Attempts are being made to determine how Administratum can be controlled to prevent irreversible damage, but results to date are not promising.’

 

While we wait, we could all learn the words to Tom Lehrer’s classic…

 

 

“That was a good meeting “– what the heck are your criteria?

So, went to an activist meeting that was dominated by a small core of people.  Afterwards they were heard agreeing that it was an excellent meeting.  And you have to wonder, what were their criteria. I think these.

  • “I got to speak a lot/display my virtue and or intelligence/be the centre of attention”
    (see also ego potlatch)
  • “Issues that were uncomfortable were not aired”
  • “There were agreed doable outcomes that the ‘group’ can do that will lead to benefits for the group and me.”

Other criteria, which would be regarded as irrelevant or hippy nonsense by those who found the meeting ‘a success’ but might actually make the whole damn thing sustainable.

  • Everyone present was given enough information and opportunities to ‘warm up’ so that they could both more easily absorb what was being said at (sorry, ‘to’ ) them and also participate in the conversation afterwards
  • The initial promises of interactivity and time-keeping were kept
  • People were not just encouraged to participate but the meeting was consciously structured in ways that lowered/eliminated the invisible barriers that are in place due to status, information differentials etc
  • The meeting was not dominated by a small core of high-status individuals who have the confidence/cultural and social capital to interact with each other over the heads of a silent observing group of people treated as ‘ego-fodder’

(e.g. in a group of 14 people, 5 people did all the speaking [bar one invited speaker and one self-serving ‘question’] for the first 105 minutes of a 120 minute meeting.  By the end of the 120 minutes, only 9 of the 14 people had said anything (and 3 of them had spoken only once).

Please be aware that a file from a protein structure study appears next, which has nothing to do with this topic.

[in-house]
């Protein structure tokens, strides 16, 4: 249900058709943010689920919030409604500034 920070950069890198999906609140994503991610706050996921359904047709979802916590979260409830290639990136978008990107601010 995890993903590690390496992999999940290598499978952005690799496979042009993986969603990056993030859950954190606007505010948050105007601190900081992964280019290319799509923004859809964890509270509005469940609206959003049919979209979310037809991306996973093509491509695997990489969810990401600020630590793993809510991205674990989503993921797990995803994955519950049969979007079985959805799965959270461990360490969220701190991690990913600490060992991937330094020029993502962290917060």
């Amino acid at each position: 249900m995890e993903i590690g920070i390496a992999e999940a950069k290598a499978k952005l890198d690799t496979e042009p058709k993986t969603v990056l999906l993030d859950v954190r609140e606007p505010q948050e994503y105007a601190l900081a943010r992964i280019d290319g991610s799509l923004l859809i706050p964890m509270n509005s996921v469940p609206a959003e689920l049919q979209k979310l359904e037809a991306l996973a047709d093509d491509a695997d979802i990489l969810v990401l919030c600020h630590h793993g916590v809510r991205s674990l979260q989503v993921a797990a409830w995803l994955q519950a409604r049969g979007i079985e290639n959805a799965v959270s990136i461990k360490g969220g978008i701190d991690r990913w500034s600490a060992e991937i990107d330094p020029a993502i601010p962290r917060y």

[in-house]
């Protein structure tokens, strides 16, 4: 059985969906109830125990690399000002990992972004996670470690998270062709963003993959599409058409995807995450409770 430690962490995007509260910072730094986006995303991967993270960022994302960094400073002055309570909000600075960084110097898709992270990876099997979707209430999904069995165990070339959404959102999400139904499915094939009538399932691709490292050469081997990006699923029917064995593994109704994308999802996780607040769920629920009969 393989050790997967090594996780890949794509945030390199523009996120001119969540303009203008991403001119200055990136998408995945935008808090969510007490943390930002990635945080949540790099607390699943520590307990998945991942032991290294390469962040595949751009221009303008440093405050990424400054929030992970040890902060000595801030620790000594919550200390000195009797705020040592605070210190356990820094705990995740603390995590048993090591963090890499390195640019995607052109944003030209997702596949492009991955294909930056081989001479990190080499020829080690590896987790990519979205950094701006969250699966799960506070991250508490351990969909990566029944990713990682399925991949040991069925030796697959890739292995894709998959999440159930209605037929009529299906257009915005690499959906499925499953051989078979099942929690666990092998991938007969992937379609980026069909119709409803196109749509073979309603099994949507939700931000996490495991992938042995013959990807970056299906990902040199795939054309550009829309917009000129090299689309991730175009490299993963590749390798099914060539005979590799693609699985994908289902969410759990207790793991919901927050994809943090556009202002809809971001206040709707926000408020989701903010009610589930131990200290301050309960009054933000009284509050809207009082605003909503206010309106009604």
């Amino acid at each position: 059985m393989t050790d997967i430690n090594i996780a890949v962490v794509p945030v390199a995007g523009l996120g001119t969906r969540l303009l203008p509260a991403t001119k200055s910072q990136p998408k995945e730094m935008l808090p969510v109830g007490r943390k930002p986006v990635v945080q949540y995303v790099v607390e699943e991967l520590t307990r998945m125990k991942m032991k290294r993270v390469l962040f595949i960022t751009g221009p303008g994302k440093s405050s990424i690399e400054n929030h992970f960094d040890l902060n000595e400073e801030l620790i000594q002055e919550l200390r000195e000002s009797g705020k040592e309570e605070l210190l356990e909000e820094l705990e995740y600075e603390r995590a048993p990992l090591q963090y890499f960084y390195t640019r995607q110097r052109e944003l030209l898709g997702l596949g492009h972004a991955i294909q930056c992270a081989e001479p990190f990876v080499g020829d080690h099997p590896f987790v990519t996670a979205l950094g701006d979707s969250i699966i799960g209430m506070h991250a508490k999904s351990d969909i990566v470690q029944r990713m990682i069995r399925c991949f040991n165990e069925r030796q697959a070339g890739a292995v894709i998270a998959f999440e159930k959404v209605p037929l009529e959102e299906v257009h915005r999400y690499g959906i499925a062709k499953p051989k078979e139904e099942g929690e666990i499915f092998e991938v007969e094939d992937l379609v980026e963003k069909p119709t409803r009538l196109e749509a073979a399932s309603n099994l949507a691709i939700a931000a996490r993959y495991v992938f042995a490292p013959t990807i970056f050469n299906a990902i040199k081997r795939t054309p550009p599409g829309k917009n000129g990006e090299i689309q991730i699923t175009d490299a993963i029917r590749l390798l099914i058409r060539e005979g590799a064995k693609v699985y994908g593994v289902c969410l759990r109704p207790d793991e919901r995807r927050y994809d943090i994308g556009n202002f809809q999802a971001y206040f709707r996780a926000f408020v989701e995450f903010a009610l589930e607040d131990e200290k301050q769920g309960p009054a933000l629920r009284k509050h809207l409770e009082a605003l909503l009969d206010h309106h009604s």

The obvious retort is that by trying to abolish hierarchy you are pissing in the wind, futilely defying millions of years of evolution.

The retort to the retort is that no, we’re not trying to abolish it, just lessen its impact, and that by that argument, nobody ever managed to knock the rough edges of absolute dictatorship etc etc.   How come slavery was abolished, men can no longer ‘legally’ rape their wives etc  etc.

1973-5 warnings on #climate change #auspol

We were warned a very long time ago about climate change.  I don’t mean by the IPCC. I don’t even mean by James Hansen (bless him).  The warnings were there by the mid-1970s about what might be on the way.

In 1973, in the very first issue of Habitat carried an article by

W. Strauss (Clean Air, Options for the Future, 1, 1, pp.13-15.)

Here’s a screengrab-

1973 clean air strauss article page 15.JPG

The following year Habitat had an article devoted to the topic:

Mainwaring, S. 1974. Carbon Dioxide- Catalyst for Climate Change. Vol 2, 3, pp.20-22.

In 1974 John Coulter (later to be a Senator for the Democrats)\

1975 considerations coal coulter tcpa

Coulter, J.  1975. Considerations surrounding a decision to build another Coal Fired Power Station in Northern Spencer Gulf.  TCPA Newsletter no 45 , pp. 1-11.

And then there’s this, by  J. Bockris, J. Energy sources in a post-industrial society. again in the TCPA newsletter, from I think early 1976

1975 bockris in tcpa on coal climate

1975 bockris in tcpa on coal climate 2.JPG

We knew. Or should have.  We blew it. So it goes….

Retching wretchedly in the datasmog

Long-time case researcher Harry Wolcott wrote in his manual (1990).

The critical task in qualitative research is not to accumulate all the data you can, but to “can” (i.e. get rid of) most of the data you accumulate. This requires constant winnowing. The trick is to discover essences and then to reveal those essences with sufficient context, yet not become mired trying to include everything that might possibly be described. Audiotapes, videotapes, and now computer capabilities entreat us to do just the opposite; they have gargantuan appetites and stomachs. Because we can accommodate ever-increasing quantities of data – mountains of it – we have to be careful not to get buried by avalanches of our own making.

Stake, R. 1995. The Art of Case Study Research. London: Sage. (p 84)

Wolcott, H. 1990. Writing Up Qualitative Research. Newbury Park, CA: Sage.

2019:  How the #climate activists blew it, again #debacle #doomed

Imagine it’s 2019.  Imagine that “climate activists” get the perfect conditions handed to them on a plate.  What would happen?

 

Sometimes Mother Nature gives climate change activists a boost. She tried in the summer of 1988. She tried again in August 2005, when Hurricane Katrina bulls-eyed New Orleans.  She tried again in the long hot summer of 2019.

The Indian heatwave saw thermometers bump up to 48 degrees on four occasions during a two week period.  The power system buckled, and only those who could afford generators and ever-more expensive fuel could afford air-conditioning. Pictures of overflowing mortuaries – stuffed with the old, the young, the poor –  and mass graves in major cities around the sub-continent were beamed around the world.  Social media hashtags proliferated, and protest events about Western indifference and the slowness of relief efforts were held in cities with significant Indian populations around the globe.